Letting Go

She is an example of what happens when we don’t let go of past hurt. She moves through the halls in an almost silent ghostly way. She seems to apologize for her very existence when she speaks and she holds her body in a shameful way. I wanted to know her and know why this is how she presents herself to the world.

It took several months of just smiling at her and saying hello before she would speak to me.  After about a year, she finally talked to me. She told me how she had just had cataract surgery and it had left her blind in one eye. I told her how sorry I was that this had happened to her. She said these things always happen to her. I tried to speak blessings and positivity into her life. I told her good things are on their way, the universe has unlimited blessings with her name on them. She told me she had been waiting more than forty years and they hadn’t shown up yet, as she wheeled away.

The weeks went by, every time I saw her I said hi and tried to wrap her in a positive bubble of light and love. Then one day, she stopped me in the hall and just unloaded everything. She said,”My husband cheated on me with my best friend. Our four children were under the age of 10. One of the twins has cerebral palsy. And he left me for her! My best friend had four children of her own and he raised those children. He abandoned his children for hers!” She let it out with such force and pain that I felt as if I was going to fall over. I had to lean against the wall as I asked her when this happened. How she described it, you would have thought it happened yesterday. She found out about the affair more than forty years ago. She has held the anger, sadness, betrayal inside for forty years. Her feelings about this awful time have robbed her of any joy for all of these years.

After she shared this with me, more of her behaviors started to make sense. She was always paranoid that people were talking about her. She would come up to me after an activity and ask me why my dad, myself, and a few others were laughing. Were we talking about her? Was there a secret that we knew that she didn’t? Of course this was never the case. I slowly began to notice the other residents would stop talking when she would approach the group, adding to her paranoia. I would ask later why they would do that and it was because they felt like she was out to prove them wrong or that she was weird. Her distrust and feelings of betrayal of her husband and best friend had created the self fulfilling prophecy that she lives in everyday.

There was a staff member that would tease her about a silly thing everyday. Each time I witnessed him tease her, she would be visibly upset. I asked her about it and she said she hated that he teased her and that it was the worst part of her day. I asked if she had ever asked him to stop and she said no. I encouraged her to talk to him about it.

For one week she came to sit at the dining table with my dad. Every meal she would apologize for being there and then as she drove away she’d thank them for letting her sit with them. It became so sickening to one of the women at the table, that she moved to a different table rather than talk to her about it or ask her to move. My dad also didn’t like having her there because it made him uncomfortable and he was upset that his friend left the table. I suggested to my dad and his friend that they use this as an opportunity to be honest with her. Neither of them jumped at this opportunity. So I went to talk to her.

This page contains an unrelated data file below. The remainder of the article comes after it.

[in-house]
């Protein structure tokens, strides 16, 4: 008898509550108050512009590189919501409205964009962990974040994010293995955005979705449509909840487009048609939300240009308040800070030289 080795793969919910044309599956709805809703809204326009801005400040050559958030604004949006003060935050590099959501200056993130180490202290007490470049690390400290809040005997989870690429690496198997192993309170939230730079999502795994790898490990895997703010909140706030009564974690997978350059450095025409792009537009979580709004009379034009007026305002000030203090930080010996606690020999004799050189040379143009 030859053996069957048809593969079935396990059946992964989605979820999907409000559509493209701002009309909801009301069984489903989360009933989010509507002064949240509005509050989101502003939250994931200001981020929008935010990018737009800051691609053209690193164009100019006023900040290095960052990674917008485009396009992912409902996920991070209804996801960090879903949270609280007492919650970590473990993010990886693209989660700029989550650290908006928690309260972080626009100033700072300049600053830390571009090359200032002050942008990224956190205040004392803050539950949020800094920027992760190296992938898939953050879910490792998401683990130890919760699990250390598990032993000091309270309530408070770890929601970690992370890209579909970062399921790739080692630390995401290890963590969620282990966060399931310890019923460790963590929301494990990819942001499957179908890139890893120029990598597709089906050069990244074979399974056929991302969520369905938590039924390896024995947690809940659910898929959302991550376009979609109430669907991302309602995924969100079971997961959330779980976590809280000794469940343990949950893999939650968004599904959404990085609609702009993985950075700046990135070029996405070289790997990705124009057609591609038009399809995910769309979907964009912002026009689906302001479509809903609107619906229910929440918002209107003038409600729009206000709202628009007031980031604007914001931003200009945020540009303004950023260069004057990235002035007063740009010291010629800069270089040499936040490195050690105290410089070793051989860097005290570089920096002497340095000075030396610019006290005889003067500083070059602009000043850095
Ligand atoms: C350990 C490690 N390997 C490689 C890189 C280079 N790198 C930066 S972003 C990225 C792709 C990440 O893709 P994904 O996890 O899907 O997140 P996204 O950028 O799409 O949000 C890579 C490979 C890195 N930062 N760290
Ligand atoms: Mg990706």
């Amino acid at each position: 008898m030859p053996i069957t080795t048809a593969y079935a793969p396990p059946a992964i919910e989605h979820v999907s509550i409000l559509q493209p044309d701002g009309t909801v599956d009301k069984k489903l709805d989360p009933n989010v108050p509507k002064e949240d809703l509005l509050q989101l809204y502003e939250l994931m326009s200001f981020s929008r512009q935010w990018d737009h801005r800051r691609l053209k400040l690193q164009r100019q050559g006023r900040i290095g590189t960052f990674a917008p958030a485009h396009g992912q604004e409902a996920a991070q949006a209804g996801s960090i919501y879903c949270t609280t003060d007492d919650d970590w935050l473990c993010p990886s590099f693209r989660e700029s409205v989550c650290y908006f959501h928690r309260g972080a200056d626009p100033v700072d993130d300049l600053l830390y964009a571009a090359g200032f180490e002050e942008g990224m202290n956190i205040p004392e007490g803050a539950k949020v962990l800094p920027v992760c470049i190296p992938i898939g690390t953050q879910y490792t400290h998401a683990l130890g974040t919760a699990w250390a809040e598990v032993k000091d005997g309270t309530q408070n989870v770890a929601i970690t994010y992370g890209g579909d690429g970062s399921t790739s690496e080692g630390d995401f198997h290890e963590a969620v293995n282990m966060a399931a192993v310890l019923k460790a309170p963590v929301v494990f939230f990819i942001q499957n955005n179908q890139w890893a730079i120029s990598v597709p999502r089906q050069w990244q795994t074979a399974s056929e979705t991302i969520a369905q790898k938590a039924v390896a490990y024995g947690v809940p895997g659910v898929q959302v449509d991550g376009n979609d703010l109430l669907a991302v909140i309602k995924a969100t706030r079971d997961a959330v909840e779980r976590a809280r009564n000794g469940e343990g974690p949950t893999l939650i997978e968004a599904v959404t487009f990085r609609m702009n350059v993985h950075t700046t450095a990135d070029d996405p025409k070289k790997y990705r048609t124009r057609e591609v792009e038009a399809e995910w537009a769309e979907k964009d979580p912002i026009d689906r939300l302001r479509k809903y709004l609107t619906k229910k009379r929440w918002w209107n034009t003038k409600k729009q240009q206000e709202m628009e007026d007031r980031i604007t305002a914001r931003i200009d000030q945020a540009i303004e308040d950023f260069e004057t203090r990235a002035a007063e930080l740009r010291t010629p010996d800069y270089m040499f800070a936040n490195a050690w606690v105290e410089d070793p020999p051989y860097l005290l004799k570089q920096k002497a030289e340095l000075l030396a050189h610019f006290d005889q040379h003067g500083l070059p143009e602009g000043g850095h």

I asked her how she felt sitting at the table with my dad. She told me that she never felt like one of the gang at any table she sat at. She felt betrayed by the woman leaving. She felt guilty that she forced her to leave by her presence. She was stuck in the same emotions. I asked her if it would be ok to be honest with her, to share with her my observations. She said yes, so I did. I told her I was sorry for the struggles she has gone through, I was sorry for the hand she was dealt, I was sorry for the pain, sorry for the betrayal she experienced. I told her that living with it so fresh in her mind was preventing her from moving forward. It was casting a huge shadow over everyone she comes in contact with. I thanked her for being a teacher to me and for sharing her story with me. I asked if she would like to talk with my dad about it and I would support her. She said no. She told me that she would need some time to think about what I said and that she wasn’t sure if she could be my friend anymore.

That night at dinner,  we sat there in silence, the staff member walked by and I saw her shoulders tense as if she was about to to get hit. He said the thing he always says as he walked by, but this time she looked in my eyes and I knew she was ready. I called the man to the table and said she would like to say something to you, she looked at me so scared but she pushed through and said,”I don’t like it when you say that to me. Please don’t ever say it again.” He told her he was so sorry and that he would never say it again and he hasn’t. She looked at me with gratitude and she moved to a different table after that night. She is now at a table with women that laugh and talk with her and she seems happy. She is still deciding if she would like to be my friend, she not talking to me at this point, but I am so thankful for my interactions with her. She has taught me so much. I hope she can find happiness and peace.

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